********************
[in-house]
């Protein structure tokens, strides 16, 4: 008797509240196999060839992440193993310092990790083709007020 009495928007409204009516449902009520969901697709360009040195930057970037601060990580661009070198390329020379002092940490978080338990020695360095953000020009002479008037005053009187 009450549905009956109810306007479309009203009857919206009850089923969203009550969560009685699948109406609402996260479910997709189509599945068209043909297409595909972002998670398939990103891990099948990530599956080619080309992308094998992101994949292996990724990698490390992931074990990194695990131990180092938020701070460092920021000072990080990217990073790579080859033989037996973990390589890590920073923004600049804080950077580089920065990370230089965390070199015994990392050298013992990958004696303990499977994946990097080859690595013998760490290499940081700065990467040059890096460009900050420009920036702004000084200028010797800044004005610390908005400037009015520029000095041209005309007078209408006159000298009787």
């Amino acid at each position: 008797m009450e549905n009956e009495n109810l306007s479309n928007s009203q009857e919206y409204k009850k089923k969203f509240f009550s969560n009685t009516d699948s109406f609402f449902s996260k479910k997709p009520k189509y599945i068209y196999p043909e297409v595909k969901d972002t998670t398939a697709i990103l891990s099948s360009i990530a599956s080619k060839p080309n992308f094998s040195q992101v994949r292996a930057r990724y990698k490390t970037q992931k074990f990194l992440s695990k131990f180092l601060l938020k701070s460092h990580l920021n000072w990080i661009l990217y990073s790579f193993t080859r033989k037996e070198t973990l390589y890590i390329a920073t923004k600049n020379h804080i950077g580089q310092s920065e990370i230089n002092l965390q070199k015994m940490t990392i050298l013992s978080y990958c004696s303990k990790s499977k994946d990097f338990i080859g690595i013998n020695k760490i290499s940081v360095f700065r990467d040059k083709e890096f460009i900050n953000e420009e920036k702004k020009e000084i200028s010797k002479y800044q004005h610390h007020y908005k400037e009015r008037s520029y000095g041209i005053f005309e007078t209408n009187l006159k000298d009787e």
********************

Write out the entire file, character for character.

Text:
[in-house]
């Protein structure tokens, strides 16, 4: 008797509240196999060839992440193993310092990790083709007020 009495928007409204009516449902009520969901697709360009040195930057970037601060990580661009070198390329020379002092940490978080338990020695360095953000020009002479008037005053009187 009450549905009956109810306007479309009203009857919206009850089923969203009550969560009685699948109406609402996260479910997709189509599945068209043909297409595909972002998670398939990103891990099948990530599956080619080309992308094998992101994949292996990724990698490390992931074990990194695990131990180092938020701070460092920021000072990080990217990073790579080859033989037996973990390589890590920073923004600049804080950077580089920065990370230089965390070199015994990392050298013992990958004696303990499977994946990097080859690595013998760490290499940081700065990467040059890096460009900050420009920036702004000084200028010797800044004005610390908005400037009015520029000095041209005309007078209408006159000298009787």
């Amino acid at each position: 008797m009450e549905n009956e009495n109810l306007s479309n928007s009203q009857e919206y409204k009850k089923k969203f509240f009550s969560n009685t009516d699948s109406f609402f449902s996260k479910k997709p009520k189509y599945i068209y196999p043909e297409v595909k969901d972002t998670t398939a697709i990103l891990s099948s360009i990530a599956s080619k060839p080309n992308f094998s040195q992101v994949r292996a930057r990724y990698k490390t970037q992931k074990f990194l992440s695990k131990f180092l601060l938020k701070s460092h990580l920021n000072w990080i661009l990217y990073s790579f193993t080859r033989k037996e070198t973990l390589y890590i390329a920073t923004k600049n020379h804080i950077g580089q310092s920065e990370i230089n002092l965390q070199k015994m940490t990392i050298l013992s978080y990958c004696s303990k990790s499977k994946d990097f338990i080859g690595i013998n020695k760490i290499s940081v360095f700065r990467d040059k083709e890096f460009i900050n953000e420009e920036k702004k020009e000084i200028s010797k002479y800044q004005h610390h007020y908005k400037e009015r008037s520029y000095g041209i005053f005309e007078t209408n009187l006159k000298d009787e």